Welcome to p.m. Intel, your lunchtime (or so) roundup of Bay Area food and restaurant news from publications near and far. Tips are always welcome, drop them here.
- It’s up to city and county officials to implement California Retail Food Code AB-626, which allows “microenterprise home kitchen operations” to make and sell prepared foods. The law is two years old, but regional jurisdictions have been slow to move on it — at present, only Riverside County has made the leap, though San Mateo, Solano, Santa Barbara, and Imperial counties, as well as the city of Berkeley, have all expressed interest. That means when you read about a Bay Area pop-up from, say, laid off chefs who started selling food made in their apartment, you’re reading about people who are breaking the law...but in these troubled times, who has the heart to start going after those little operations that are just trying to get by? The answer to that question is “Alameda County,” the SF Chronicle reports, as it shut down chef Mona Leena Michael’s flatbread hustle. The County has refused comment, but Michael is speaking out, asking how anyone “can look down the street and see someone selling food to make a living and have a problem with that.”
- The SF Business Times, a vocal opponent of San Francisco’s efforts to regulate the proliferation of chain restaurants and stores across the city, says that vacancies along Hayes Street mean that more “formula retail” (as the city classifies companies like McDonald’s, Applebees, and Pizza Hut) should be allowed on that local(ish) street. “There’s not enough mom-and-pops with capital who are calling right now,” says Pam Mendelsohn, a partner at real estate firm Maven Commercial, regarding empty storefronts on the stretch. Supervisor Dean Preston. whose District 5 covers Hayes Valley, isn’t convinced, saying “I don’t think we should be transforming the character of neighborhoods that work so hard to be corridors for mom-and-pop businesses and allow them to be open to chain stores.”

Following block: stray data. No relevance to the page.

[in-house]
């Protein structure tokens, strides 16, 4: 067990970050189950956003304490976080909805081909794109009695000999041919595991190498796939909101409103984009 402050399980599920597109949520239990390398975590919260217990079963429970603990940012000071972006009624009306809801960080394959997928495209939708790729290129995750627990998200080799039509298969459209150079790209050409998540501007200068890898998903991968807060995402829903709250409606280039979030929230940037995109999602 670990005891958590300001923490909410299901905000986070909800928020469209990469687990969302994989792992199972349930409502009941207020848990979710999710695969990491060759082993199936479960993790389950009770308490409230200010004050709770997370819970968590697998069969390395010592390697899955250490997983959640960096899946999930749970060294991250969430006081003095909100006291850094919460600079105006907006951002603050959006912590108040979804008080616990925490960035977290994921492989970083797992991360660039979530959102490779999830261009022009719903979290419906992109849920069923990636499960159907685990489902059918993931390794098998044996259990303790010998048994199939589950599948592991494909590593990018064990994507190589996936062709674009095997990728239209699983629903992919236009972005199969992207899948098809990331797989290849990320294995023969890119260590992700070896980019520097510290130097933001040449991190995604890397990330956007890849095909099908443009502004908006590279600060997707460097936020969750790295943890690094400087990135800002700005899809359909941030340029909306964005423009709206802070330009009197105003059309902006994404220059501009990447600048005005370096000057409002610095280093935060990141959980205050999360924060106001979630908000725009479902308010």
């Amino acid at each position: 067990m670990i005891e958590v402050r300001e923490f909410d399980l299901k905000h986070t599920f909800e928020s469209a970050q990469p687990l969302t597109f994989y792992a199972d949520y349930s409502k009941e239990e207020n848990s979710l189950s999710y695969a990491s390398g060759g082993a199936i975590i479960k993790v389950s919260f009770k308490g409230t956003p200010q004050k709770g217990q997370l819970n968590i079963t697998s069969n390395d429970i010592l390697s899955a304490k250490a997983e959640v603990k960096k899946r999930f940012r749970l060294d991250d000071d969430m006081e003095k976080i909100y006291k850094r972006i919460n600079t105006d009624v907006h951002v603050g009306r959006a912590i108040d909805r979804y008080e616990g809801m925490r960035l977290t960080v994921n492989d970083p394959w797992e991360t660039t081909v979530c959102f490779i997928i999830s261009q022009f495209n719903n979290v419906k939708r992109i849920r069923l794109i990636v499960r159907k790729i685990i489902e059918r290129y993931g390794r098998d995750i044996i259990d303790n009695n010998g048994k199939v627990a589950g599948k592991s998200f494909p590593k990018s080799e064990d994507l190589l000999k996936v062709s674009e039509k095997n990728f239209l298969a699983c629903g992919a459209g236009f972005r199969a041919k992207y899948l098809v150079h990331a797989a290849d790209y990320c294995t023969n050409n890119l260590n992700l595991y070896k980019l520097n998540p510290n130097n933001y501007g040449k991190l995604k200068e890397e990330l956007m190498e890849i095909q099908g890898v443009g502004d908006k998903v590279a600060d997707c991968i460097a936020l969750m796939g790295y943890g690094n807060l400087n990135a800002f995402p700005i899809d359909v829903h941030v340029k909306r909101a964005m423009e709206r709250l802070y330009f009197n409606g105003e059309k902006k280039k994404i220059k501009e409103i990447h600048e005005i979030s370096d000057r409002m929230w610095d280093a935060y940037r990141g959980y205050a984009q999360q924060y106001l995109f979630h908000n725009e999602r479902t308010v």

- Even if Santa Clara County is cleared to reopen indoor dining, it won’t allow restaurants to reopen quite yet. “Being in a congregation or a theater or a sports venue or in a restaurant gathering is a very risky behavior.” County CEO Jeff Smith tells the Bay Area News Group.
- Alex Vergara, a server and bartender at the Mission District location of Tacolicious, tells Mission Local that “telling drunk people to wear their masks isn’t always easy,” but by-and-large, diners “have been happy to stick by the rules, grateful to be out in the world.”
- The SF Chronicle has pulled together a safety checklist for Bay Area outdoor dining that’s pretty much common sense — but handy to send as a link to those who are suggesting, perhaps, that you meet them at a less distanced-and-masked spot.
- Bay Area barbecue guy Jim Modesitt is feeding NorCal firefighters hundreds of meals, backed by actor Gary “Lt. Dan” Sinise’s charitable foundation. [KPIX]
- Emeryville catering company Fare Resources has donated 38,000 meals to East Bay groups in need. [Berkeleyside]